In Papua New Guinea, tribal violence leaves at least 64 dead

The bodies of 64 people killed in tribal violence were found in Papua New Guinea, the police of this Pacific country, plagued by ancestral conflicts, announced on Sunday evening February 18

In Papua New Guinea, tribal violence leaves at least 64 dead

The bodies of 64 people killed in tribal violence were found in Papua New Guinea, the police of this Pacific country, plagued by ancestral conflicts, announced on Sunday evening February 18.

The events took place near the town of Wabag (North), in the highlands some 600 kilometers northwest of the capital Port Moresby, reported the country's police chief, David Manning.

The victims are likely tribal fighters who fell into an ambush by a rival group before dawn on Sunday, according to law enforcement, and the toll could rise. “We believe there are still bodies in the bush,” said Deputy Police Commissioner Samson Kua.

The police authorities have received videos and photos which allegedly come from the places where this violence took place. They show images of bloodied bodies with serious injuries, lying side by side on the side of the road or stacked in the back of a truck. Police said they had received reports of heavy gunfire.

Extremely violent abuses

Tribal clashes, often sparked by territorial disputes and accusations of theft, have occurred for centuries in this part of the island. The influx of automatic weapons has made the clashes more deadly and intensified the violence. Kua said the shooters used a veritable arsenal, including SLR, AK-47, M4, AR15 and M16 rifles, as well as shotguns and homemade firearms. It appears that fighting is continuing in a rural area located near where the violence occurred.

The province's acting police commander, Patrick Peka, said many of the dead appeared to be mercenaries, men who travel the countryside offering to help tribes settle scores with their rivals. “There is little the police and government can do when chiefs and educated elites provide arms, ammunition and hire the services of armed men from other parts of the province,” Peka said .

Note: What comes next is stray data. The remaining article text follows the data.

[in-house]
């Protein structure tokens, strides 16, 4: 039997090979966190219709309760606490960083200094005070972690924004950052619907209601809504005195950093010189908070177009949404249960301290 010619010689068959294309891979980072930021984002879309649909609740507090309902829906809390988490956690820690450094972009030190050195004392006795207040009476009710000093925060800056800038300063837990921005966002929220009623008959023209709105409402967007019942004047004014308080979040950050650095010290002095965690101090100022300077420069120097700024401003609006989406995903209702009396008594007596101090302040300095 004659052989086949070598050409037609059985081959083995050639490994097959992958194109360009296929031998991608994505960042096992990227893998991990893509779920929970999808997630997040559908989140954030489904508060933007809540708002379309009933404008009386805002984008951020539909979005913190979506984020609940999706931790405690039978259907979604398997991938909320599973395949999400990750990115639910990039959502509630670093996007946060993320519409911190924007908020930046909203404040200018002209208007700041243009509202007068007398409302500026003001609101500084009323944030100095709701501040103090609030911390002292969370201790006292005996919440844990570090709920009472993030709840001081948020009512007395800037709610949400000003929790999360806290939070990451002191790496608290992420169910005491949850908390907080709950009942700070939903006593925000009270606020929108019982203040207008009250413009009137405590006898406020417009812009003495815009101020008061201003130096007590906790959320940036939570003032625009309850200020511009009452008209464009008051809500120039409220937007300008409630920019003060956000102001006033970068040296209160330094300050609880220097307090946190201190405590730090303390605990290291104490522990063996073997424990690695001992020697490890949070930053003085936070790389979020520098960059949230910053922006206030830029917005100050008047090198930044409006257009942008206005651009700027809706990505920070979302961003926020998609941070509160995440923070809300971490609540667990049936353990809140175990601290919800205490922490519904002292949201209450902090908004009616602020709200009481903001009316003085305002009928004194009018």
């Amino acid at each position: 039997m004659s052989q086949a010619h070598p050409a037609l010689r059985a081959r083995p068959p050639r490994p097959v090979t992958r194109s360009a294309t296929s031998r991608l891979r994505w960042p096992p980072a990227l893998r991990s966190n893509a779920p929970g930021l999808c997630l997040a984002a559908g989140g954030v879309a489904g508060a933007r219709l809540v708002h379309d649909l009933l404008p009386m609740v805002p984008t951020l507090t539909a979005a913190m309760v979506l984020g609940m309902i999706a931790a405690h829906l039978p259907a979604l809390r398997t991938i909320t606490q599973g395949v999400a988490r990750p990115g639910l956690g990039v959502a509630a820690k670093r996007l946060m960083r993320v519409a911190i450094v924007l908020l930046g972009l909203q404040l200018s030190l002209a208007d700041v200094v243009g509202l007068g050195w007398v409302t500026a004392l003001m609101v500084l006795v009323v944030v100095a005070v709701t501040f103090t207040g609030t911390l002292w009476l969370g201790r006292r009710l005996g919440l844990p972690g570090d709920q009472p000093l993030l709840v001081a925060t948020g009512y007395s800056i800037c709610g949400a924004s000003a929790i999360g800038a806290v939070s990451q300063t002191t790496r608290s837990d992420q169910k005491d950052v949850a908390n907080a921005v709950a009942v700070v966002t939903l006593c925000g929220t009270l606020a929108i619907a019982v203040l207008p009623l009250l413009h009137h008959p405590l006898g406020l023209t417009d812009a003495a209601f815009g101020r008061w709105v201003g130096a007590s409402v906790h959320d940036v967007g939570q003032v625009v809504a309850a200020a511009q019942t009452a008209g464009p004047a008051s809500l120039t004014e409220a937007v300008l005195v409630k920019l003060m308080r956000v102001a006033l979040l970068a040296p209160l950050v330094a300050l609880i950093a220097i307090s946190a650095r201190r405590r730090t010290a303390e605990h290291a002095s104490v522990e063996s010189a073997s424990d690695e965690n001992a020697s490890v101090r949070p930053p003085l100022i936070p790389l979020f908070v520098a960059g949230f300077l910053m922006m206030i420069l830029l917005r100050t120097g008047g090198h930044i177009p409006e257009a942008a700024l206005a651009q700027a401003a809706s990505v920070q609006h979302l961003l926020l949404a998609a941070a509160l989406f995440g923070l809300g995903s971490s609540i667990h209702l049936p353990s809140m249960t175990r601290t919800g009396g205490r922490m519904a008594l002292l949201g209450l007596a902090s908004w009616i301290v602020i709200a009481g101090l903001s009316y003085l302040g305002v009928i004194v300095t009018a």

The island's government has tried repression, mediation, amnesty and a range of other strategies to control the violence, with little success. The army has deployed around a hundred soldiers in the region, but this has had a limited impact and the security services remain insufficient in terms of numbers and weapons.

Australia is worried

The violence often takes place in isolated communities, with clans launching raids or ambushes in revenge for previous attacks. The abuses committed are often extremely violent, with victims being cut with machetes, burned, mutilated or tortured. Civilians, including pregnant women and children, have been targeted in the past.

The police officers, very poorly paid, claim to not have the necessary means to accomplish their mission. Some of their weapons, which end up in the hands of tribal members, come from law enforcement.

Opponents of Prime Minister James Marape's government on Monday called for the deployment of more police officers and the resignation of the police commissioner. Papua New Guinea's population has more than doubled since 1980, putting increasing pressure on land and resources and exacerbating tribal rivalries.

The Prime Minister of neighboring Australia, Anthony Albanese, on Monday called the incident “very worrying”. “We are providing considerable support, particularly for police training and security in Papua New Guinea,” he told public broadcaster ABC, adding that Australia remains “available to provide whatever support we can ".